Tira stopped at a booth that advertised jewelry. “Pardon me,” she told Tyrrae, “but I wanted to get something new for tonight. This booth just opened, or I would have stopped earlier.” She looked the stock. “You do know you will be questioned about your people, don’t you, Tyrrae?”
“Of course,” she replied. “That does not mean I have to reveal anything critical, or what we would consider critical. I won’t endanger them. I’d be killed on my return if I did so.”
“We would never kill one of our kind,” Tira said. She held a piece up to her face in the small mirror provided, to see how it looked with her coloring.
“How do you punish then? You cannot claim to be such a utopia that no one goes against your society?”
“No, I can’t claim that either. We are very social creatures, and we are very nature oriented. To harm us, remove one or the other. And the worst punishment is to be exiled completely. Most of us could not bear to live in one of the human cities.”
“You would not enjoy seeing my city either. Almost everything is stone.”
“I’ll take this one,” Tira told the shopkeeper. She tucked the gem into her pocket, and they continued on their way. “I like to be surrounded by living things and the warm light of the sun. I don’t think I’d like your city at all.”
“Here we are then!” Tira let Tyrrae to a seat reserved for her by the Loremaster. The two seats were surrounded by many elves of all ages gathered to listen. A few had something quiet to do with their hands such as spinning or carving, and one young man had gotten out ink and paper and apparently was choosing to make notes.
Tyrrae bowed to the crowd and then to the Loremaster before sitting down. He smiled his approval. “Every,” he said, “this is Tyrrae N’Tyl, Second of House D’Ner in the line of Tartulos. As this is the first time I have ever encountered one of the dark ones, I will be asking a few questions afterwards, and you will all get the opportunity to question me. But let me tell you the story as it was told to me by my grandfather and by his grandfather to him. No interruptions please.” He closed his eyes, and simply began to talk.
When the world was younger, the elves lived as one people throughout this continent. They were all beautiful people, living in harmony with the needs of the world and each other, and finding time to spread beauty by creating art in everything and everything as an art. We were ruled over by our King and Queen, and they were just and wise and fair. More elves lived in the central city than the surrounding land, but there were enough outside to trade food for other needful things and luxuries like books and fabrics. So the elves prospered for many generations. While this is a wonderful thing, it makes for terrible stories. So we must introduce a terrible thing, because this is what happened.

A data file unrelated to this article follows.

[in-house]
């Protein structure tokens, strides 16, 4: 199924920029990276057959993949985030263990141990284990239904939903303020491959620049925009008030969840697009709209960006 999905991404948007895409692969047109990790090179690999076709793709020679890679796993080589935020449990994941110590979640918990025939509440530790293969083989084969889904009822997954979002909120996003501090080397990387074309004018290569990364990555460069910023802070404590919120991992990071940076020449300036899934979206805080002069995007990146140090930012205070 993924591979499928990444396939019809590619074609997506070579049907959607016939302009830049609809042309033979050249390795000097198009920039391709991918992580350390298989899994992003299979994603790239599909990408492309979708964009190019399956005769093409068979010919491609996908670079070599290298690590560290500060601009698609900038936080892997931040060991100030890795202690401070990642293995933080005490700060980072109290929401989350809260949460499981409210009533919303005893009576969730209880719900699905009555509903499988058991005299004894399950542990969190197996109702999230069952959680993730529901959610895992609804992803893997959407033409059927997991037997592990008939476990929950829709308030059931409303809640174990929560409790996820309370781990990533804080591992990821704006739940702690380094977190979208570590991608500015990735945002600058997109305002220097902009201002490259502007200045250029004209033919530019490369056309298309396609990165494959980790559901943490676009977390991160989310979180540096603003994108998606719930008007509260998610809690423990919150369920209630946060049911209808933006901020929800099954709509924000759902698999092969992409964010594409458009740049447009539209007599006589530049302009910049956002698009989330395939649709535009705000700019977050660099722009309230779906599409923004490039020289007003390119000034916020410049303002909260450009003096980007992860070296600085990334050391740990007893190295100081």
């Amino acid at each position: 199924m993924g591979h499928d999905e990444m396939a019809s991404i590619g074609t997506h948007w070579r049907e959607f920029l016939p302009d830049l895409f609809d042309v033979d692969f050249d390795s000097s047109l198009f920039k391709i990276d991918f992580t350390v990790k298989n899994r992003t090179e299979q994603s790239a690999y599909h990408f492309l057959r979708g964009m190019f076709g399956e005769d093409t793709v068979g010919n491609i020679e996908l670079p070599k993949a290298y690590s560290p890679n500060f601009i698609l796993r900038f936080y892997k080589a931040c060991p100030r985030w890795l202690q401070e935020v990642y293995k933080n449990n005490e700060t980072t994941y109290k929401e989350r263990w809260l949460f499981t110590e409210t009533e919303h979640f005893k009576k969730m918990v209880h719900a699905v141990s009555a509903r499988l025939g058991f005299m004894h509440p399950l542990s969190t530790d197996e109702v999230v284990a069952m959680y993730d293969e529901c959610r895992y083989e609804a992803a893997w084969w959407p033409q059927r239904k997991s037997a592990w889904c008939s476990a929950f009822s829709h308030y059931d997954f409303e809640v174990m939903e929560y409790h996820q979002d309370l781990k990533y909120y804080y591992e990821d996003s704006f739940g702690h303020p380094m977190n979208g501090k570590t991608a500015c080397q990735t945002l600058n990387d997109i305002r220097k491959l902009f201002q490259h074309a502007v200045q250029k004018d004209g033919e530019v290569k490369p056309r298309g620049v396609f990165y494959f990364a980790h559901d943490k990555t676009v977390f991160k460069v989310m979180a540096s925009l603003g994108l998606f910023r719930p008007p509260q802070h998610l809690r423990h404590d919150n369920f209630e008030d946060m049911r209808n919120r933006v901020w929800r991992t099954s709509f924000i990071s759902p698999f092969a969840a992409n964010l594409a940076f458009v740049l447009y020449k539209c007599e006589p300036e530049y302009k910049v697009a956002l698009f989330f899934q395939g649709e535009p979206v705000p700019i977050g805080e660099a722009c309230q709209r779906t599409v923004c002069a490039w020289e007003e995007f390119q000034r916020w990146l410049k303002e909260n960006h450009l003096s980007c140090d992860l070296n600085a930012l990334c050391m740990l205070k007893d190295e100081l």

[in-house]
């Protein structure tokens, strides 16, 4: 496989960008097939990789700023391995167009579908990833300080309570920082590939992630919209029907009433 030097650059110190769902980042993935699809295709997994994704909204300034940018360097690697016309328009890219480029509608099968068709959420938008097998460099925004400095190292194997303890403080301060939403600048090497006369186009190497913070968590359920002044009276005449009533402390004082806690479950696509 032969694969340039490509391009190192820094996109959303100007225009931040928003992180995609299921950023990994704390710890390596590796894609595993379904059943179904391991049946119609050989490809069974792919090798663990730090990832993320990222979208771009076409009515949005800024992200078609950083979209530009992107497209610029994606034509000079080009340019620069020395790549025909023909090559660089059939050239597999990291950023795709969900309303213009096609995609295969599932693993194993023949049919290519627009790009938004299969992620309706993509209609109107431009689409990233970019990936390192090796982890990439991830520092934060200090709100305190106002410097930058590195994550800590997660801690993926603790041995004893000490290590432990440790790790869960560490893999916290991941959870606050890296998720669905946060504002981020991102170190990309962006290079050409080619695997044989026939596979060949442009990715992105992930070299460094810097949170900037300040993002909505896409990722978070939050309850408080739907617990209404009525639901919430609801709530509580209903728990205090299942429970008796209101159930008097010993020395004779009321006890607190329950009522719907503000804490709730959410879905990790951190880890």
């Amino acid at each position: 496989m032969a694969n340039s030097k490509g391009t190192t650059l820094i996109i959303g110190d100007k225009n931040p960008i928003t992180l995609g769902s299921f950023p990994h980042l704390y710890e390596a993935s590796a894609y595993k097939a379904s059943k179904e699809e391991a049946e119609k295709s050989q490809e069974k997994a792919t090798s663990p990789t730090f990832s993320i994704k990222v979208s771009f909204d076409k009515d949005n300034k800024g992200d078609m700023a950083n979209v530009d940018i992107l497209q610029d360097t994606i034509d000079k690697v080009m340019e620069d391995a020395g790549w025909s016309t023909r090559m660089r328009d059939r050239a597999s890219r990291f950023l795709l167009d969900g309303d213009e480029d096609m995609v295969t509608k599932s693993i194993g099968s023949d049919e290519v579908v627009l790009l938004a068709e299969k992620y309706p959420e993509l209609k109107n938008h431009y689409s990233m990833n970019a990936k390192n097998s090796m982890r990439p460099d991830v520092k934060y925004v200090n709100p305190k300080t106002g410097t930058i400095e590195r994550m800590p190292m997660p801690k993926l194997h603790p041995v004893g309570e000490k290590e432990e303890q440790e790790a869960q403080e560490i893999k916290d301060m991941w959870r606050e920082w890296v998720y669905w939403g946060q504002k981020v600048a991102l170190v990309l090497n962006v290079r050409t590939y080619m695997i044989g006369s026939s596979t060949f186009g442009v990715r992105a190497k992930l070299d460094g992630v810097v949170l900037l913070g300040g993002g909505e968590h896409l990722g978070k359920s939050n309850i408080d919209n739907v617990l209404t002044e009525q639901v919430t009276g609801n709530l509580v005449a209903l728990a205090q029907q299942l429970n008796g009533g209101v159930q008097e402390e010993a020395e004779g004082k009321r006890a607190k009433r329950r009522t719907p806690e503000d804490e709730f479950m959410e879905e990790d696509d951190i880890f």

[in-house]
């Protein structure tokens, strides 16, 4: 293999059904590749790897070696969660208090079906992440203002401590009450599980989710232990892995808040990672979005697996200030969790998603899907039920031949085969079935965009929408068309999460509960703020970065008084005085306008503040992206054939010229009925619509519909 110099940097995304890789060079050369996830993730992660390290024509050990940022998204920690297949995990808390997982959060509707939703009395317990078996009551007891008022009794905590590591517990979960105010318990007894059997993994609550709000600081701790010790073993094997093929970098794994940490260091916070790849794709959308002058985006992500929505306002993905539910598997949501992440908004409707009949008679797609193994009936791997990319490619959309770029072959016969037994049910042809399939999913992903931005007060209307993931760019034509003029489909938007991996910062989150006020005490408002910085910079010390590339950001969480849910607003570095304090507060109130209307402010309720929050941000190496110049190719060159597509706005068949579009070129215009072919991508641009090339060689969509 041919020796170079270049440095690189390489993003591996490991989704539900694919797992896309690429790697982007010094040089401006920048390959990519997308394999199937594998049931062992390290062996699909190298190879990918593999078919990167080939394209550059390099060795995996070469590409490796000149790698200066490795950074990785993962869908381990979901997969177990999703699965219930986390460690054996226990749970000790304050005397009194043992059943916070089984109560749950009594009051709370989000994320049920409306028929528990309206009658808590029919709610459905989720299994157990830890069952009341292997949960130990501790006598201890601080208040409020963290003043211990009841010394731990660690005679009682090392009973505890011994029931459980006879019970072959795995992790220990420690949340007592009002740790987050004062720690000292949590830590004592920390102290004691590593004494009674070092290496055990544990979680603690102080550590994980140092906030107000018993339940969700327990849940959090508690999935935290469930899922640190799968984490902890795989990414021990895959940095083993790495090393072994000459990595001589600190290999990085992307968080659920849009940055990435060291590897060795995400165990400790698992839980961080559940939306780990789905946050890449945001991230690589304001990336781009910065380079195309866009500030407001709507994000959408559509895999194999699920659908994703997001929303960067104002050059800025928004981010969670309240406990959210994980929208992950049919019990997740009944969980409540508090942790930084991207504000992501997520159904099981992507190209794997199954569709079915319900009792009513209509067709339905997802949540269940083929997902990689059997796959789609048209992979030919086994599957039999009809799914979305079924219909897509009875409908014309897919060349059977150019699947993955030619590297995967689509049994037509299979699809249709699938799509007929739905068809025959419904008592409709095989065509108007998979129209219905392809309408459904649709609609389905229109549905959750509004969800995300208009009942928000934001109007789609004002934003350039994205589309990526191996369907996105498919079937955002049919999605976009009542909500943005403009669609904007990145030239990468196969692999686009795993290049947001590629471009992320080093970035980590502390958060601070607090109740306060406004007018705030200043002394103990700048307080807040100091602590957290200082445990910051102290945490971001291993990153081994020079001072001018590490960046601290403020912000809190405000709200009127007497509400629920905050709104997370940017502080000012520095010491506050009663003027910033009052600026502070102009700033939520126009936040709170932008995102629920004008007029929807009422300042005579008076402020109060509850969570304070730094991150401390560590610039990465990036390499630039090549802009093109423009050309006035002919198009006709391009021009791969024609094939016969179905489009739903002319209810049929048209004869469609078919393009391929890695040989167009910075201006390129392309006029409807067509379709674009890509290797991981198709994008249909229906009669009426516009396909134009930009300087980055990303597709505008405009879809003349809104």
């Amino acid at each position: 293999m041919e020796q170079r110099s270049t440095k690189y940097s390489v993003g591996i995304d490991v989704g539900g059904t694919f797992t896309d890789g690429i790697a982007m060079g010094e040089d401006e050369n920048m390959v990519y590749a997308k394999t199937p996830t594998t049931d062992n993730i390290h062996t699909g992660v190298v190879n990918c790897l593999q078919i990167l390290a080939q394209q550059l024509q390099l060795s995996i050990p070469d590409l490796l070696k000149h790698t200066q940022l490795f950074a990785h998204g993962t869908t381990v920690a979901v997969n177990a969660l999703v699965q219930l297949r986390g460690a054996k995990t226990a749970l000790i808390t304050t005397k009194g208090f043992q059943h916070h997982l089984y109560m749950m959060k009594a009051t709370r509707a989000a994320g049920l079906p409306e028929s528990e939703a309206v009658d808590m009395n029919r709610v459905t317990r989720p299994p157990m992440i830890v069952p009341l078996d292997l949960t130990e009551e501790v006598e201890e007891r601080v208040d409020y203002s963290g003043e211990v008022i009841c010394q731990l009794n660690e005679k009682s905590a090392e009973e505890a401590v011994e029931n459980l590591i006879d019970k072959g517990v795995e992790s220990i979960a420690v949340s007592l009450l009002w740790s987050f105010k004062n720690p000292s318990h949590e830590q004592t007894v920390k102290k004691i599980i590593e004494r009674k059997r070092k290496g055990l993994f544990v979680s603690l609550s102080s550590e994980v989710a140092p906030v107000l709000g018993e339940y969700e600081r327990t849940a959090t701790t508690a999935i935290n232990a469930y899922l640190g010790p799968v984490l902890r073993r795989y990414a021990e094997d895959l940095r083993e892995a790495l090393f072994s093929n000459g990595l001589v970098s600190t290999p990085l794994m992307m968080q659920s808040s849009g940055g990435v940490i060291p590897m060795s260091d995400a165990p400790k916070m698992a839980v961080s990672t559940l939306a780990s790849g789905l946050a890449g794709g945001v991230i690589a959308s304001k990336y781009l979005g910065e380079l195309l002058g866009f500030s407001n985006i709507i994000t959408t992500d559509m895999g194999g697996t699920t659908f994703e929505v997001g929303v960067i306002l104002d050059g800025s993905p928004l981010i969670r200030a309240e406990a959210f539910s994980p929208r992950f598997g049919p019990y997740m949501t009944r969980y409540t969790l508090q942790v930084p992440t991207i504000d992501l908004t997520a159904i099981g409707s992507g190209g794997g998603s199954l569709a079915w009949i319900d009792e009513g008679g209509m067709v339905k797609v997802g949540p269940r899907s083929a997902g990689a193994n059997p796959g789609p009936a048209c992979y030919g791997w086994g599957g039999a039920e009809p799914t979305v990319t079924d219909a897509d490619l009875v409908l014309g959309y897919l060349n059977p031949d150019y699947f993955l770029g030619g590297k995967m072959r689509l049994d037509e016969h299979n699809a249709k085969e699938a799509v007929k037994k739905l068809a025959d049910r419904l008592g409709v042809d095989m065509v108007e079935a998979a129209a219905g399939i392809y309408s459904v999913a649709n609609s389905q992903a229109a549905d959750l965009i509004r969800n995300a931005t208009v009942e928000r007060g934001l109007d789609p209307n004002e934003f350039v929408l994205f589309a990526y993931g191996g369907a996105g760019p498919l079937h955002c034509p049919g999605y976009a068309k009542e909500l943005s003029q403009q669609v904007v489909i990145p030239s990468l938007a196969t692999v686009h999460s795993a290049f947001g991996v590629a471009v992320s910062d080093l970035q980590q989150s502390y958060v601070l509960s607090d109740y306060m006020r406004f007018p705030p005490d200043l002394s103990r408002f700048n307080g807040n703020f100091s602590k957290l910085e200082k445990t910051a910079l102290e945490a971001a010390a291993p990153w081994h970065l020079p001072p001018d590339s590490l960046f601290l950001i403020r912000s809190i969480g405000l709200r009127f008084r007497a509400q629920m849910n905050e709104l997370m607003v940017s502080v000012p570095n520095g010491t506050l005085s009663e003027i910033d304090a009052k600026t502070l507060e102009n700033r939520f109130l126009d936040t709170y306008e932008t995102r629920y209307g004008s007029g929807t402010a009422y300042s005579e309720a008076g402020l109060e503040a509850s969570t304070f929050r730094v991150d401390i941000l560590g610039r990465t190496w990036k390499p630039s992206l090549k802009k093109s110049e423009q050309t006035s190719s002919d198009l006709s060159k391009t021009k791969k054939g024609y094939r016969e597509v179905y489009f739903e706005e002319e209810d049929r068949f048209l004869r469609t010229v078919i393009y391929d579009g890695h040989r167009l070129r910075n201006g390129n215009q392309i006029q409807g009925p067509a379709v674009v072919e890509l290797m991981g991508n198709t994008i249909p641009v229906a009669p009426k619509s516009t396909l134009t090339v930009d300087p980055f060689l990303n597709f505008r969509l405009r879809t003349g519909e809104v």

The Queen’s years sat lightly upon her, but she knew her own mortality. She knew her king deserved heirs and it would be her joy and her duty to present them, but as the years passed, she was unable to conceive his child. There are many spells that will interfere with conception that are commonly known, so the Queen made sure that she had used counterspells for as many as she could think of. She also consulted with the best physicians she could find. Alas, all to no avail. She despaired.
Despair opened the window to the Queen’s heart to allow the Evil in. For there were indeed several brothers of the king and cousins of the king and nephews of the king who might have easily borne the title after him, and deciding who in particular would have gone fairly and easily among the successors. It would not have caused a rift of fighting like it does among the humans or worse among the orcs.
But the Queen felt she had been given one great duty to accomplish with her life, and she had failed. So what was she to do? She could no longer pray to Ariel and Galathiel, for she had beseeched the Twin Gods many times with no answer. She researched further magics, but her skill was not as great as some, for all she was our Queen. In her desolation, she went for long walks by herself, even putting off any tender reproaches by her mate our King. Surely had their relationship been less strained by the burden of Rule, he may have been able yet to solace her and turn her from the path she now walked.